Moving in with someone can bring about legal obligations and consequences that neither you nor your partner planned, or probably even thought about when you moved in together. Many people assume that the law is the same for common law couples as it is for married couples. In Ontario, that is definitely not the case. Its important to know your rights and what living common law could mean for you. When you start living with someone, legal rights can be triggered regarding spousal support, resulting in an obligation for you to pay support to your partner if you break up. In addition, your common law partner could, in time, become entitled to a share of the value of your property – including your home, your pension and your business.
A Cohabitation Agreement can help to protect your property by setting out the terms that you and your partner agree would be fair for dividing your property and debts if you separate. The Cohabitation Agreement can also include terms saying whether or not spousal support might be owing at the end of the relationship. If you agree that spousal support might be appropriate, you can agree on limits to the amount of support payable and for how long. If you and your partner agree, the Cohabitation Agreement can remain in effect if you decide to get married or the Agreement can expire at that time.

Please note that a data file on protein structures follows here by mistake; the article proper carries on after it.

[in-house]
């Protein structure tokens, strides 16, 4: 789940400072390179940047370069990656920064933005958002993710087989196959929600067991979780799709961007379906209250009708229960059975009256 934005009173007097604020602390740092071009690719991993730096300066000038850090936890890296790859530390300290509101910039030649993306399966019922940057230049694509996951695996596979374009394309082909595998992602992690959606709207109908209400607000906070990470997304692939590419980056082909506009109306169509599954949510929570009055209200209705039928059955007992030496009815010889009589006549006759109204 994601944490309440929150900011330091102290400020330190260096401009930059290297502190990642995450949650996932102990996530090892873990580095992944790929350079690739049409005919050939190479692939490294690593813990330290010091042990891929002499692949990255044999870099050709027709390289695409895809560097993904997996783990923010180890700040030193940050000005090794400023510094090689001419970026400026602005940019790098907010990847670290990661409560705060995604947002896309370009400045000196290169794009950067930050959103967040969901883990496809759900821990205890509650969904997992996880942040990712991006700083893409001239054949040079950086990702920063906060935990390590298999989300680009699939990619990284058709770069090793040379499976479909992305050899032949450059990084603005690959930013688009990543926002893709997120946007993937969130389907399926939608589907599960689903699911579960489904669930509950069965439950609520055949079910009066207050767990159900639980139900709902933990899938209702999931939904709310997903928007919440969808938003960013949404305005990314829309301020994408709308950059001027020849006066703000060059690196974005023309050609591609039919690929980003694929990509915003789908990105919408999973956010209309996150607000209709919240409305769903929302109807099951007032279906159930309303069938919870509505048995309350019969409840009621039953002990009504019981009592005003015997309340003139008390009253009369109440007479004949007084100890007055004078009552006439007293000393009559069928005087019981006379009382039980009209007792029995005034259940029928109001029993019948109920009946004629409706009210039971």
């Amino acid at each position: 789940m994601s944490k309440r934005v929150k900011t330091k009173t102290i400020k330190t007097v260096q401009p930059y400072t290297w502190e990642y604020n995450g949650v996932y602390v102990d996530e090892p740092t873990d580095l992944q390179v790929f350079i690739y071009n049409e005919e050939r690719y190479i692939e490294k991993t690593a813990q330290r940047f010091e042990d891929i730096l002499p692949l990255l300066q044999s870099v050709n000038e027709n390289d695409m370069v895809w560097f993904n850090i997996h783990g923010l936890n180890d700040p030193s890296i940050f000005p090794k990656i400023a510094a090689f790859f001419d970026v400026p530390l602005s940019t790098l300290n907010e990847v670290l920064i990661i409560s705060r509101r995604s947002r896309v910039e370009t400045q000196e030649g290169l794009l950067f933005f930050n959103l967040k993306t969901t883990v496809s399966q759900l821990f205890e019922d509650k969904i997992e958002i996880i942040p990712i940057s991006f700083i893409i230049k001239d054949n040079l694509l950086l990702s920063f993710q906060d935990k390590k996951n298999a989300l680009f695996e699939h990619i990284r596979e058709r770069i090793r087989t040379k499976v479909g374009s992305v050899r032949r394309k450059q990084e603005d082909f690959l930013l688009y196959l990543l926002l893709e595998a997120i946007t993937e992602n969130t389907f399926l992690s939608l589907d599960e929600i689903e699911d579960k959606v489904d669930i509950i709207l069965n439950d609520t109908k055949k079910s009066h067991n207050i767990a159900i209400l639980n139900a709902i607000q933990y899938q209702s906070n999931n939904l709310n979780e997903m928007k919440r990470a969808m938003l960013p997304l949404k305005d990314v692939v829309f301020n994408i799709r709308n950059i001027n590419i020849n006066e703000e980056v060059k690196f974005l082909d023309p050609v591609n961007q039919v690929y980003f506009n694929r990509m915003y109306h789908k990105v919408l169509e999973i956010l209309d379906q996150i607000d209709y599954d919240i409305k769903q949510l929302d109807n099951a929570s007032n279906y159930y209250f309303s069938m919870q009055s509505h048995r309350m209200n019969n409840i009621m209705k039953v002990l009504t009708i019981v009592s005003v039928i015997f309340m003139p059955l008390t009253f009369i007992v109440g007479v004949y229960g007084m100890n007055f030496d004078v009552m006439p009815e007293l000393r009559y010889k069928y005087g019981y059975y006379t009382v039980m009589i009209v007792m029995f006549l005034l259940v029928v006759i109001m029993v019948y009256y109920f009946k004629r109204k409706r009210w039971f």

A well-drafted Cohabitation Agreement can help to ensure that both you and your partner are treated fairly whether your relationship ends after only a few years together or a lifetime.